• Hybrid data collection strategy: whilst the research scope (e.g. companies, countries, sectors etc) and data collection strategy has yet to be defined, it is expected that a hybrid approach which mixes both qualitative and quantitative methods with primary and secondary research might be the most appropriate.  For example, face-to-face interviews, online surveys and case studies can help collect primary data to define firm MCI development processes. However, firm performance and development benefits (e.g. social, economic, and sectoral) will require quantitative analysis of public records and databases, as well as any additional internal data from private companies or government agencies.

[1] Examples of successful market-creating companies include Celtel (Africa), GrameenBank (Bangladesh), M-Pesa (Kenya), MicroEnsure (Africa), Jio (India) and Ford Motors (US) in the 1920s

[2] I have a range of sub-research questions but in the interests of brevity I have not included here.

The REIGNITE! 2020 Report

“Many have compared the COVID crisis to armed conflict … Once this war against an invisible enemy is over, our ambitions should be bolder – nothing less than to make a fit planet for our grandchildren to live on”Mark Carney, Former Governor, Bank of England

After a few months of research, analysis and writing during lockdown, I am pleased to be able to finally share insights from one of the largest single studies of strategic responses of Guernsey firms to the COVID-19 pandemic (“crisis”) conducted to date.

You can access the full report here, or below I have pasted in the key sections.

Background

Between April and June, I surveyed 439 senior leaders across Guernsey, UK, EU, US, APAC using a 15 question open-ended online survey (see below):

Strategic-Response-Roadmap-(SRRM)

Why?

Given the nature and scale of the pandemic, this really is a once-in-a-lifetime opportunity for organisational behaviouralists to understand what is going on in terms of how firms, leaders, employees and other stakeholders are responding over time.

Specifically, for leaders and firm the findings hopefully help with the following:

New Insight: Leaders and teams can better understand the strategic responses of large and small firms across many different sectors to the crisis, and the complex consequences, behaviour, and implications it has had on firms, people and customers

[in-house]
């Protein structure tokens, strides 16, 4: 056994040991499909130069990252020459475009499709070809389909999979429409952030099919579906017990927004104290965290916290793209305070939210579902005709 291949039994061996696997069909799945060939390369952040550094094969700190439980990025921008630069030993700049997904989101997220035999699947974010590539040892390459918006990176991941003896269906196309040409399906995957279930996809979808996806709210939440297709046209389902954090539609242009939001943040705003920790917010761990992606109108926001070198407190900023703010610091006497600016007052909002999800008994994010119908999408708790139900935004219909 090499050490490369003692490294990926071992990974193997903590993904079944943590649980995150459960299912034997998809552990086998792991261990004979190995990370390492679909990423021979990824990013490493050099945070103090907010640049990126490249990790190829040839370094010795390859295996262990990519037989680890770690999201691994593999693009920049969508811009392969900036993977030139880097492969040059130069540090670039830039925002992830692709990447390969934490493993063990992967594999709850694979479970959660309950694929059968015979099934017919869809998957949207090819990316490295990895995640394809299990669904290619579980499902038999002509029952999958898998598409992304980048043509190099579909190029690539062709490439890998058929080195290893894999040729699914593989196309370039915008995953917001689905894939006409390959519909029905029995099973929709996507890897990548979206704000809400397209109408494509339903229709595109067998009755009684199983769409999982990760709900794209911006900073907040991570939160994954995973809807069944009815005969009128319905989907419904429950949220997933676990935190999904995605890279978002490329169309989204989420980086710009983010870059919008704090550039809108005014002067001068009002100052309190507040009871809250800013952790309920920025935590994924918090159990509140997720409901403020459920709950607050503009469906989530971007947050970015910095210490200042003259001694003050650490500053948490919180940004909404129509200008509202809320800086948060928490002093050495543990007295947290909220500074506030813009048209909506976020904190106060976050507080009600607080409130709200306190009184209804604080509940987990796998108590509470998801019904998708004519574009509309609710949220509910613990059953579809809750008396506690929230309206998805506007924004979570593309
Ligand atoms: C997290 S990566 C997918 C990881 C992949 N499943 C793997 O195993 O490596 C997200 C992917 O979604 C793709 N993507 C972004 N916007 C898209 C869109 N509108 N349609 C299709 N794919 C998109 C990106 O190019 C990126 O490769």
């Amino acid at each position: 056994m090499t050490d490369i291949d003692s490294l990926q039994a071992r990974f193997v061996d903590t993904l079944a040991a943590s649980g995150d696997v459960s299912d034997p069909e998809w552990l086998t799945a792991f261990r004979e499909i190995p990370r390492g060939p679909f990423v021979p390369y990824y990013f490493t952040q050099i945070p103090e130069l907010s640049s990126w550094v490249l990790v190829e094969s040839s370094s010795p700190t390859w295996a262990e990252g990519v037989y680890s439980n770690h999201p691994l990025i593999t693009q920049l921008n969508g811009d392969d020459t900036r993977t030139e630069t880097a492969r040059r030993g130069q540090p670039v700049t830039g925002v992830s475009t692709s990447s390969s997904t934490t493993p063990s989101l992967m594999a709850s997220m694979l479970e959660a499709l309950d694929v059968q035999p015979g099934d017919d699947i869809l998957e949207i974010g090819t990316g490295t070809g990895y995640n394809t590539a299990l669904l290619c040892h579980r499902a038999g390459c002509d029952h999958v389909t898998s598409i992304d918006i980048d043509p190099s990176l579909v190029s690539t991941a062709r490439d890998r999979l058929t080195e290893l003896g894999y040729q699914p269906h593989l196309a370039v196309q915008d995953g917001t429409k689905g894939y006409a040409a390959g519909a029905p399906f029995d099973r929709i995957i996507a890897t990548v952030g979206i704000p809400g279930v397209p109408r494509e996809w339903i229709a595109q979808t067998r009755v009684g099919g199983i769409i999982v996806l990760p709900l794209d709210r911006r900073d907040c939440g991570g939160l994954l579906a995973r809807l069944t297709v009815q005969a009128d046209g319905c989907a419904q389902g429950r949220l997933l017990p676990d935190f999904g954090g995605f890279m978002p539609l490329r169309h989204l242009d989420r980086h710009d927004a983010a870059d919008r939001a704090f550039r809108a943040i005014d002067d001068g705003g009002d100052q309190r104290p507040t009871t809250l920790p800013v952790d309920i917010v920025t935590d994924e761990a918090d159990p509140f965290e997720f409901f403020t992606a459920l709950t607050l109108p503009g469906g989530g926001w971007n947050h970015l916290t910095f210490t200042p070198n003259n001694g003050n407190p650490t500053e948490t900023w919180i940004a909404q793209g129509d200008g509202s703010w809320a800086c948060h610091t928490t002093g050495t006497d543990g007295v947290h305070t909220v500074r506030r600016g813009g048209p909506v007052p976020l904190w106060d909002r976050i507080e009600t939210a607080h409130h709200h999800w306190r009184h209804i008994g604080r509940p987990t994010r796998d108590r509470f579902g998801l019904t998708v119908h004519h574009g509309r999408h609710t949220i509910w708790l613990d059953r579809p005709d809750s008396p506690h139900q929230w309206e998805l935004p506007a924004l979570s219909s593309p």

Priorities: Leaders and teams can learn about the priority focus areas and big opportunities for leaders to better structure and get to work to rebuild and reignite performance

Behaviours: Leaders and teams can learn the new leadership styles, cultural behaviours, mindsets, and ways of working needed to turn crisis into opportunity

Key Findings:

We identified 6 areas of insight for leaders and firms:

  1. Evolution AND Revolution

  • 5-10 years of change in 5 weeks for many sectors
  • Rapid acceleration of many pre-existing structural trends (e.g. cloud, flexible work, e-commerce, up-skilling) and new behaviours likely to endure
  • For many change will likely be evolutionary but for others it will be revolutionary with increasing pace of change e.g. retail.
  • Leaders must continuously identify, evaluate and scenario plan for the right market signals, trends and new consumer behaviours
  • Firms who don’t do this, get it wrong or go too slow risk disruption, market share loss or other business risks

OPPORTUNITY: The top 5 key trends impacting your firm today will provide the investment roadmap for your next 24 months

2. Trust As A Differentiator 

  • There are complex dynamics at play and business and moral imperatives for leaders to assess the impact of the crisis on the human psyche which has affected people in many different ways
  • The “psychological contract” between employer/employee has also shifted for many, and firms must now not assume ‘old’ practices were the right ones.
  • Traditional work assumptions have been challenged, as as well complex issues around safety, mental health, inclusivity, belonging, empathy, EQ, culture, power dynamics, and expectations on leadership styles 

OPPORTUNITY: The firms who get these complex dynamics right will become the new employers/brands of choice 2021+

3. Digital Acceleration 

  • The crisis has shown that rapid change at speed and scale is possible using digital and cloud in the short-term.
  • Rapidly advancing and converging technologies combined with increasing human capabilities, new business models and ways to organise and lead are needed.
  • Digital laggards and firms with limited customer-centricity will get left behind due to external forces and competitive intensity